I’m in my second year learning te reo through Te Ataarangi. They have a particular teaching style which is based on speaking te reo. It’s full immersion. The kaiako use a mixture of charades, transliterated phrases, cuisenaire rods, and lots of laughter to help us learn. It’s tough. At the beginning every word sounded like every other word and every second word was ‘ki’. Then I had a breakthrough – I could understand what my boss was saying when he was speaking Maori at whakatau. Generally a mihimihi will follow a certain pattern – mihi to the atua, to the kaikarakia, to the mate, to the VIPs, everyone in the room. I could understand that. It was when I began to understand the specifics of what he was saying that it became very exciting.

I can understand more than I can speak, although my vocabulary needs a big boost. (I’m working on it by being signed up to Kupu o te Rā plus I’m going to have a go at learning the 100 Māori words every New Zealander should know.) I can speak more than I can write. The first few sentences of this blog are an attempt to get over the shyness in writing te reo.

(The Window on Weta guided tour was very informative and interesting. Recommended.)

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Ingoa Maori

Here are some tips on pronunciation for the Maori language.

1. There are a couple of standard sounds for vowels. A short version and a long version (indicated either by a double vowel e.g. aa, or a macron e.g. ā.)

2. Listen to the vowel sounds. Don’t look at the screen. Hear the vowel sounds. Practice them. Lock in the mouthfeel of them.

3. Seriously, don’t look at the screen. I hear a few people go wrong when they’re reading the words because their brain is translating the vowel sounds into the more familiar sounds of their first language.  (HT to the marvelous Anahera for that insight.)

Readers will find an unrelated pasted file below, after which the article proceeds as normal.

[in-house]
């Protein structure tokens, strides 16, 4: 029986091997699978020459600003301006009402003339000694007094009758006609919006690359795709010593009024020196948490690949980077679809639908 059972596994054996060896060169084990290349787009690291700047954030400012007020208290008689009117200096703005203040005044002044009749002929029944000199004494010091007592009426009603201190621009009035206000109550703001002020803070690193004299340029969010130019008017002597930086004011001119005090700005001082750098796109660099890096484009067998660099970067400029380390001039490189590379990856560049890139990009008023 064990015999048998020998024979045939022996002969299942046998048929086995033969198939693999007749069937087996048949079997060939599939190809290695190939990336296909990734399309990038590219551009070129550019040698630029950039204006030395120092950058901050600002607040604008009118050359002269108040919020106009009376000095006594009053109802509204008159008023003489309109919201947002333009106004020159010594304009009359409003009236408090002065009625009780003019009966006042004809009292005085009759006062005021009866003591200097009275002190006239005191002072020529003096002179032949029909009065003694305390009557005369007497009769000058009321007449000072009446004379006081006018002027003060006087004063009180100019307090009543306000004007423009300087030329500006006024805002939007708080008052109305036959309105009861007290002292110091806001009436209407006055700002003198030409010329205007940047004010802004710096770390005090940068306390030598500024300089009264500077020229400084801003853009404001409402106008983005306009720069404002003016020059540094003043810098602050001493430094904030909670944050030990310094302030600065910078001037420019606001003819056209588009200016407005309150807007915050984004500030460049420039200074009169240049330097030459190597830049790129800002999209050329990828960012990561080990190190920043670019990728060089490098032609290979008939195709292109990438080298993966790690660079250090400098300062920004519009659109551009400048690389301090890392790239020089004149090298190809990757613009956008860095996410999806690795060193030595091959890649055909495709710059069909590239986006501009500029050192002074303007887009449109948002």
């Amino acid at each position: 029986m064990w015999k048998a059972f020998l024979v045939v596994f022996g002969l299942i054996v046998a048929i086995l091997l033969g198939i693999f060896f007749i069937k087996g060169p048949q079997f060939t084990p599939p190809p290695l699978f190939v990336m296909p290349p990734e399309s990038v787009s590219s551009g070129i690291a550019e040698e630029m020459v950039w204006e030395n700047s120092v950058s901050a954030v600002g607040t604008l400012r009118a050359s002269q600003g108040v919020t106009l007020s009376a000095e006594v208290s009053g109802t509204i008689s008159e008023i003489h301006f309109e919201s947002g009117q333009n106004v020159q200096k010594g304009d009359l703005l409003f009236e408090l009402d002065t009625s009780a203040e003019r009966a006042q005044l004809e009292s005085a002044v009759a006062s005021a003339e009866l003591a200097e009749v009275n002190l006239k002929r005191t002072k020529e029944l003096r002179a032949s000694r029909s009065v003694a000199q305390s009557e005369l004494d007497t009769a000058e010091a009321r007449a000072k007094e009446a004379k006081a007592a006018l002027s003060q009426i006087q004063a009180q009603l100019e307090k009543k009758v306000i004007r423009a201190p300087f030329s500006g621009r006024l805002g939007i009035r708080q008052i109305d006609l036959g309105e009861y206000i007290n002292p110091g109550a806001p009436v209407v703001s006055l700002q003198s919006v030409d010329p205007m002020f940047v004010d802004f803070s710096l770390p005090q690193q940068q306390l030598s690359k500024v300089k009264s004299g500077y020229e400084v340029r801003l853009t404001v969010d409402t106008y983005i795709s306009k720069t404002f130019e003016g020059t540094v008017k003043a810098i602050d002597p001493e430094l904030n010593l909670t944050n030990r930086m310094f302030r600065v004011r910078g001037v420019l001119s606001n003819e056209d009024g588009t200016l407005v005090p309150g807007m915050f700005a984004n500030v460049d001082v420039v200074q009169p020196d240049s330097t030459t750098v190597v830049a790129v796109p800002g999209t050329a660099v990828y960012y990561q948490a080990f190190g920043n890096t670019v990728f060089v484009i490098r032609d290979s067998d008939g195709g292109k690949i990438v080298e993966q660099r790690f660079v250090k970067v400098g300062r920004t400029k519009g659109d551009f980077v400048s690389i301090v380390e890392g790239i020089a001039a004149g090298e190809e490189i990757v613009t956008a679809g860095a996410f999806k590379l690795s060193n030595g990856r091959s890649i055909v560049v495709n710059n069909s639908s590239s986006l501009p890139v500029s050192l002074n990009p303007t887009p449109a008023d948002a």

4. Practice. Watch Maori TV and listen to the language.  Even if you don’t understand, your brain will be getting used to the sound of te reo. You’ll get better just by having it on in the background!

Ready for some more? Learn how to say Moata Tamaira (our idol blogger) or try out some Aotearoa ingoa wāhi.

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Download a whakataukī

It’s Te wiki o te reo Maori! This year’s theme is Maori names. If you’re on Twitter you can tweet @temihinga your name and the meaning, and she’ll tweet you back a translation.

The MCH have created a handful of  “wallpapers for your computer with whakataukī (sayings) that each relate to atua (deities) and places important within te ao Māori (the Māori world).” The choice is limited and you won’t find familiar whakataukī. I’d also like a pointer to why those ones. If there’s one thing I’ve learned, it’s that the whakataukī “He iti te kupu, he nui te kōrero (a small number of words, a multitude of meanings)” is so true.

Think of it like this – when someone on the Internet says “One does not simply…” or “Damn you autocorrect“, there are layers of references that fall out of that one phrase. It’s the same with a whakataukī. (Actually, it’s the same with place names too. )

Finally, I’ve been trying to find the ad for te reo which had two fine young Maori in Italy (?) romancing each other in te reo, with two Italians (?) remarking on what a romantic language it was. Did I imagine this? Can anyone help me out?